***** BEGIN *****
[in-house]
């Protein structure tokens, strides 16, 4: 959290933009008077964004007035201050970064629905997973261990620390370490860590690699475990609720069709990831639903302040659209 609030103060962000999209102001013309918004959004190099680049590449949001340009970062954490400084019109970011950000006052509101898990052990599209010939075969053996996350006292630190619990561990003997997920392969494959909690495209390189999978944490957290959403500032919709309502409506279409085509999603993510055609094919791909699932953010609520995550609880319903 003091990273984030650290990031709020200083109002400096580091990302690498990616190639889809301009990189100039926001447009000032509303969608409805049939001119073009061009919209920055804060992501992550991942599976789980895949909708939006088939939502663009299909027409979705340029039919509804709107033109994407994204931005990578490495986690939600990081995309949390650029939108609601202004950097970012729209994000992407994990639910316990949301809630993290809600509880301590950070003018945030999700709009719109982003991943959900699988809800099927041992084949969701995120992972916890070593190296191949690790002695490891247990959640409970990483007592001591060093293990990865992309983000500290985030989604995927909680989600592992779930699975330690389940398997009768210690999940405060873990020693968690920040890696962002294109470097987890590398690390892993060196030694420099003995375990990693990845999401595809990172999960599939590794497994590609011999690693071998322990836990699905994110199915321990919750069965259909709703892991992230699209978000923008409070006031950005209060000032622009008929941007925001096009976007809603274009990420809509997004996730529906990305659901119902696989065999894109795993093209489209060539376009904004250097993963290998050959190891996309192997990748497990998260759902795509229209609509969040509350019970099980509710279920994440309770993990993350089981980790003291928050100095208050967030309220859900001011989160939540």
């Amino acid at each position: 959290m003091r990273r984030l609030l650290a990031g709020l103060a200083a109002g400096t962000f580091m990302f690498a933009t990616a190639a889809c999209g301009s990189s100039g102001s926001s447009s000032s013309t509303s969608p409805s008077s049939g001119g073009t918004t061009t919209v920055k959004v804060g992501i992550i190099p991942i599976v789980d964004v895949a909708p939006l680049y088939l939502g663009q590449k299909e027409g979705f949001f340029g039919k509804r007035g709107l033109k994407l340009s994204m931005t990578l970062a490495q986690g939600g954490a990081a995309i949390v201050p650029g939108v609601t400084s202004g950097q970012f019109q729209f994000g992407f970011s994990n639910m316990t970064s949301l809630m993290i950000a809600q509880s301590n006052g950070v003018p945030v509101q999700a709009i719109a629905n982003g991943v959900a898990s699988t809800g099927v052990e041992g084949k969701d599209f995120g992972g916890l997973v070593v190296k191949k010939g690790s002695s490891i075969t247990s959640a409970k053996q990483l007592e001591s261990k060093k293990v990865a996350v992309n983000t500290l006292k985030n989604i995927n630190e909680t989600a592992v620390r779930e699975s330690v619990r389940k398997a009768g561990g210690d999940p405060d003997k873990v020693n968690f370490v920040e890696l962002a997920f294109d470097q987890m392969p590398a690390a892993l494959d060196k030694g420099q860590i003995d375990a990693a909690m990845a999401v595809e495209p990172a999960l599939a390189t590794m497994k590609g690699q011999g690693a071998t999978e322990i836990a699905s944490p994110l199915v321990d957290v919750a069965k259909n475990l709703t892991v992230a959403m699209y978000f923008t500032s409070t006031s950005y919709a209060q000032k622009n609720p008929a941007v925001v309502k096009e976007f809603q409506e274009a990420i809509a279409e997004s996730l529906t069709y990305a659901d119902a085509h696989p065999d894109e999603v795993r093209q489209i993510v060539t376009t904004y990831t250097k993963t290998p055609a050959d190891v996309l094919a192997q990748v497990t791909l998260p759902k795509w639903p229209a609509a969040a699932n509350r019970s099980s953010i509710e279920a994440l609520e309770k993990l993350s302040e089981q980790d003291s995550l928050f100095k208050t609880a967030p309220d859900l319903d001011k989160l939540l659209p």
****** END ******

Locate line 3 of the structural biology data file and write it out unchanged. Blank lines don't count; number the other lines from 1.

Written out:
């Amino acid at each position: 959290m003091r990273r984030l609030l650290a990031g709020l103060a200083a109002g400096t962000f580091m990302f690498a933009t990616a190639a889809c999209g301009s990189s100039g102001s926001s447009s000032s013309t509303s969608p409805s008077s049939g001119g073009t918004t061009t919209v920055k959004v804060g992501i992550i190099p991942i599976v789980d964004v895949a909708p939006l680049y088939l939502g663009q590449k299909e027409g979705f949001f340029g039919k509804r007035g709107l033109k994407l340009s994204m931005t990578l970062a490495q986690g939600g954490a990081a995309i949390v201050p650029g939108v609601t400084s202004g950097q970012f019109q729209f994000g992407f970011s994990n639910m316990t970064s949301l809630m993290i950000a809600q509880s301590n006052g950070v003018p945030v509101q999700a709009i719109a629905n982003g991943v959900a898990s699988t809800g099927v052990e041992g084949k969701d599209f995120g992972g916890l997973v070593v190296k191949k010939g690790s002695s490891i075969t247990s959640a409970k053996q990483l007592e001591s261990k060093k293990v990865a996350v992309n983000t500290l006292k985030n989604i995927n630190e909680t989600a592992v620390r779930e699975s330690v619990r389940k398997a009768g561990g210690d999940p405060d003997k873990v020693n968690f370490v920040e890696l962002a997920f294109d470097q987890m392969p590398a690390a892993l494959d060196k030694g420099q860590i003995d375990a990693a909690m990845a999401v595809e495209p990172a999960l599939a390189t590794m497994k590609g690699q011999g690693a071998t999978e322990i836990a699905s944490p994110l199915v321990d957290v919750a069965k259909n475990l709703t892991v992230a959403m699209y978000f923008t500032s409070t006031s950005y919709a209060q000032k622009n609720p008929a941007v925001v309502k096009e976007f809603q409506e274009a990420i809509a279409e997004s996730l529906t069709y990305a659901d119902a085509h696989p065999d894109e999603v795993r093209q489209i993510v060539t376009t904004y990831t250097k993963t290998p055609a050959d190891v996309l094919a192997q990748v497990t791909l998260p759902k795509w639903p229209a609509a969040a699932n509350r019970s099980s953010i509710e279920a994440l609520e309770k993990l993350s302040e089981q980790d003291s995550l928050f100095k208050t609880a967030p309220d859900l319903d001011k989160l939540l659209p």